12. For reheating: Using the foil container method, I usually add a few tablespoons of water to develop some steam after sealing well with top foil. This helps prevent drying of meat and adds to tenderness.

  13. We’re the instructions as to defrosting frozen ribs in a ziplock bag left out? Please let us know how to defrost using this method. Thanks, Stan Smith

  14. Agree, vacuum sealed is best! Smoked 18, 3 & 4 bone pieces for family vacation. Sealed 6 pieces in 12″ wide bags. Also froze a qt. container of rib juice. To reheat, open bags, stood all 18 pieces up in oval granite roaster pan, rack on bottom, added juice, lid on, oven at 325. Basted w/juice 3-4 times. Ready to knaw in an hour !

  15. Sous Vide!! The number one way to reheat almost anything. For ribs, any kind I vac seal and set temp to 160 for about an hour, can stay at that temp longer if needed. Can be cooked right out of the freezer. Ya gotta get one.

    1. Concur that this is the best way to reheat about anything. But you don’t need a Sous Vide machine. I just maintain that temp in a big pot of water on the stove at low heat. When I’m doing BBQ for a party, I usually do all my cooking the previous day and reheat with this method. I think it actually improves the taste and moistness.

  16. Jeff, I’ve had great success reheating many cooked meats in the microwave using the Defrost setting which is usally at a 30% power setting.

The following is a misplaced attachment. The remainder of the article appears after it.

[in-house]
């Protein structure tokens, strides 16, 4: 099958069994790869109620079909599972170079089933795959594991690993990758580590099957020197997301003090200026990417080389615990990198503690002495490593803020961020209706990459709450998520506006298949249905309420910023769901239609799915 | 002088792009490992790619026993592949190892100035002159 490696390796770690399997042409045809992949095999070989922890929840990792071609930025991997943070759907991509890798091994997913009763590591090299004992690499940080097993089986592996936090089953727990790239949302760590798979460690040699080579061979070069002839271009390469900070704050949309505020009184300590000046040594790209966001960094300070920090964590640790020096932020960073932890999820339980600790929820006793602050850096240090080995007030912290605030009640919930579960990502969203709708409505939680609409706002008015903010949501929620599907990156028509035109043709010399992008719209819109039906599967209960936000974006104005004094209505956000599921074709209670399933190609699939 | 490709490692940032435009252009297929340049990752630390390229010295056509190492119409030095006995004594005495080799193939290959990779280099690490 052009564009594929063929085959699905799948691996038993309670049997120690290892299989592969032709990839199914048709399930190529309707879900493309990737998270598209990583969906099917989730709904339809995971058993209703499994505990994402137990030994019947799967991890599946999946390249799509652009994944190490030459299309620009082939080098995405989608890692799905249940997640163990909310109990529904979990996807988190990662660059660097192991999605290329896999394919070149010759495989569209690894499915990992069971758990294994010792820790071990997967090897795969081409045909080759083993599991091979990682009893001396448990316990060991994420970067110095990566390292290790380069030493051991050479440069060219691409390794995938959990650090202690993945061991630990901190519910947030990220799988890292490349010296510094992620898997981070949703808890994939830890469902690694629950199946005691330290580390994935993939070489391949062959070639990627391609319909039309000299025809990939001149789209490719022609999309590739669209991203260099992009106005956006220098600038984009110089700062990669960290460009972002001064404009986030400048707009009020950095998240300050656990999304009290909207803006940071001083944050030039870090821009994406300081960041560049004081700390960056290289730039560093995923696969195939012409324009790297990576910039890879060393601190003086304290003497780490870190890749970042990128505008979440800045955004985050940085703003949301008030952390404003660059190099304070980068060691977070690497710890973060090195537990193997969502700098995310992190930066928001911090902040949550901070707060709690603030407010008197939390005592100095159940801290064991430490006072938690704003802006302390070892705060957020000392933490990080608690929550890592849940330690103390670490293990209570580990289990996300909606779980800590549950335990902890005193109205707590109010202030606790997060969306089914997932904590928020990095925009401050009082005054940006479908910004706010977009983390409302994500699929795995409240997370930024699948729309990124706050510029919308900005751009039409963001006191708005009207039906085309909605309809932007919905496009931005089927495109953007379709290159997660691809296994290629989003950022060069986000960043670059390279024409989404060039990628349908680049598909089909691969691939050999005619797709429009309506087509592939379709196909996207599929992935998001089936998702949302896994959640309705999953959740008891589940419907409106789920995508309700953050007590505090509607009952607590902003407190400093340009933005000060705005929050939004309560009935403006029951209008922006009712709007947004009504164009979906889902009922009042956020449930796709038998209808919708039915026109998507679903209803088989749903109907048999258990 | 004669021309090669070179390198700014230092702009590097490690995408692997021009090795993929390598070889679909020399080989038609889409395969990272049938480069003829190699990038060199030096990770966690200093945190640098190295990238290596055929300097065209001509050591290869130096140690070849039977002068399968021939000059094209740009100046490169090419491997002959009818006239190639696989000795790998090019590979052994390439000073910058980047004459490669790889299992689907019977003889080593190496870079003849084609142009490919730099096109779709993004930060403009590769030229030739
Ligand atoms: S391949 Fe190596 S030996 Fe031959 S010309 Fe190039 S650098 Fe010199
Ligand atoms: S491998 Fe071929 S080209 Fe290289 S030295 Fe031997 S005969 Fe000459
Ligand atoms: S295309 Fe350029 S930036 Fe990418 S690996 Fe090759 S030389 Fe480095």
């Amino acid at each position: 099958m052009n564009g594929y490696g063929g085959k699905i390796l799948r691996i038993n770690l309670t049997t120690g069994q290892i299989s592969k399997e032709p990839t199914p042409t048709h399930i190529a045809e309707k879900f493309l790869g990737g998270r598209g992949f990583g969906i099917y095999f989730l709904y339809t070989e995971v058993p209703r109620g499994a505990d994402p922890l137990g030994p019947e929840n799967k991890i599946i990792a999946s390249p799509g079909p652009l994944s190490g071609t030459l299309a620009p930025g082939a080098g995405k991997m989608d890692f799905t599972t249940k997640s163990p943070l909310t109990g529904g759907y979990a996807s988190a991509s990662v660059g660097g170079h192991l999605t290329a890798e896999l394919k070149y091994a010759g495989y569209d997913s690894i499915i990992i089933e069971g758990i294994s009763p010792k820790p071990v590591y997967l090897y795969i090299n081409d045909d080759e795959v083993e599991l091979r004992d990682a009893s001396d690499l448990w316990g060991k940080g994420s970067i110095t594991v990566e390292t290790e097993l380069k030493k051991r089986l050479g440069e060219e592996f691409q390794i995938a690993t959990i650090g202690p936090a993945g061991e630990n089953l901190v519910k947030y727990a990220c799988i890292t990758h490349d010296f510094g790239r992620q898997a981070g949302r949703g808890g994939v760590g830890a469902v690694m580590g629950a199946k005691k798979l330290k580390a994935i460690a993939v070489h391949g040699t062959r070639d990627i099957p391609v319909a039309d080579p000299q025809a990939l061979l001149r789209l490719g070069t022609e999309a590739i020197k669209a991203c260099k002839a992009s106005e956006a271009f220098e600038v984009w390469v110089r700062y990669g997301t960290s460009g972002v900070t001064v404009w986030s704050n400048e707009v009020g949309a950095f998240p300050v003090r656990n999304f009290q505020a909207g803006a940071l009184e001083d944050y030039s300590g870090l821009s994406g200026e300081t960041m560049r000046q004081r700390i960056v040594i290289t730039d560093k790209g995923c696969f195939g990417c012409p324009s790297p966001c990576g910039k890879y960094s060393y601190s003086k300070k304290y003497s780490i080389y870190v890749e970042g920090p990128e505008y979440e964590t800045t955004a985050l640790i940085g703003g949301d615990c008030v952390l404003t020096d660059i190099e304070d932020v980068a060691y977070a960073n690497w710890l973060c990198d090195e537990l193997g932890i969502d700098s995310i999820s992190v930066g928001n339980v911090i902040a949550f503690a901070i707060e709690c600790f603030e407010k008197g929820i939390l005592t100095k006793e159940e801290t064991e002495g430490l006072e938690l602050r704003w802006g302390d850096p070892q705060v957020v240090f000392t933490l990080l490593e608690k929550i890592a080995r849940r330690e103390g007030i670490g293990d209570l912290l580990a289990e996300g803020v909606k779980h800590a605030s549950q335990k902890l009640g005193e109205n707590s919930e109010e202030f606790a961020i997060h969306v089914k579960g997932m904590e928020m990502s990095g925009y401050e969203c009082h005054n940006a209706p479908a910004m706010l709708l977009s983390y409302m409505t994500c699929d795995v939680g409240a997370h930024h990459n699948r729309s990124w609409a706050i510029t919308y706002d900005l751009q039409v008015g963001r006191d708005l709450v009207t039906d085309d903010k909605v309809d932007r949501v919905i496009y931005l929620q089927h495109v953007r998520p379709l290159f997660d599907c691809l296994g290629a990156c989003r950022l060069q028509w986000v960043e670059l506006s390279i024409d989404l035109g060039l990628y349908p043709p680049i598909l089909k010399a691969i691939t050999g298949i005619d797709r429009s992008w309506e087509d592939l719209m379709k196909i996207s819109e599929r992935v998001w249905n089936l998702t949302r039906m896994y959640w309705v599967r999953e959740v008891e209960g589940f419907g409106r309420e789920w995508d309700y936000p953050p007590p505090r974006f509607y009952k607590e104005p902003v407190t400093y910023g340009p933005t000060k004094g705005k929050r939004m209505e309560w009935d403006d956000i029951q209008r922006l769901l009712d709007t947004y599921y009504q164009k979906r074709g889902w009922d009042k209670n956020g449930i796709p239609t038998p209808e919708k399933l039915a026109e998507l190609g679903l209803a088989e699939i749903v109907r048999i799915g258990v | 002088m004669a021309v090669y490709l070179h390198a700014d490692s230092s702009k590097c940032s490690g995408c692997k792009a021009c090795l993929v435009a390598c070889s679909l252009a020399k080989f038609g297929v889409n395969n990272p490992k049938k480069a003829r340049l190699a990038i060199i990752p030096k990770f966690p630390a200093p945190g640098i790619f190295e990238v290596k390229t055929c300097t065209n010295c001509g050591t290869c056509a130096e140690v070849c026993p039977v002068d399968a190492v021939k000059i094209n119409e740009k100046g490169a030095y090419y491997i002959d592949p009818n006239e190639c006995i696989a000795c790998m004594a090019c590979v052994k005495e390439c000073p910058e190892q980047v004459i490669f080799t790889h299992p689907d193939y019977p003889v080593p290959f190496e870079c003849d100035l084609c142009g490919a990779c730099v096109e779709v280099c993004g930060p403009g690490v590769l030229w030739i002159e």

17. Pulled pork or ribs, vacuum seal once cool. to reheat, poke a hole in the bag and microwave. Comes out smelling fantastic and fully heated thru without losing too much moisture.

  18. Bring left over ribs to room temp. then reheat in the air fryer on a rack set in a sheet pan at 400 degrees for 10 minutes.Thankfully our new full size oven has an air fryer function.Works well for wings also.

  19. Jeff, we live in a fast paced world so the microwave is our go to friend. We remove the ribs or pulled pork from the vac bags and place them in a covered microwave safe bowl. Cook at 50% power. At this point, if the meat appears to be dry then add about one or two tablespoons of water to the bottom of the bowl. Turn ribs or stir the pulled pork. Then at microwave full power. Times will depend on weight of food. Just to be on the safe side we never microwave the bags.

  20. Dang Jeff, you are always so thorough, thanks! Covered all the options known to man. I always vacuum-seal, do the fridge overnight and use your boiling water method. Works great for me and sometimes the ribs are even tastier and more tender. Unfortunately, and sadly, sometimes folks/family eat too many and we don’t get leftovers!

  21. I thought I signed up and paid for your newsletter in such a way that there would not be any ads. This article is so full of ads, I could hardly follow it, very disappointing.

    I have been a subscriber for years, I bought your recipes for rubs, I looked forward to the emails, followed your smoking recipes and advise, and even told all my friends about you. You used to be about the food, but I’m afraid you have sold your soul to the man. Please remove me from your email list, I can hardly stand it.

  22. If I know that the ribs that I am making will be frozen and eaten later, do you suggest that they be partially cooked (almost done, but not quite)? Or is that really not needed?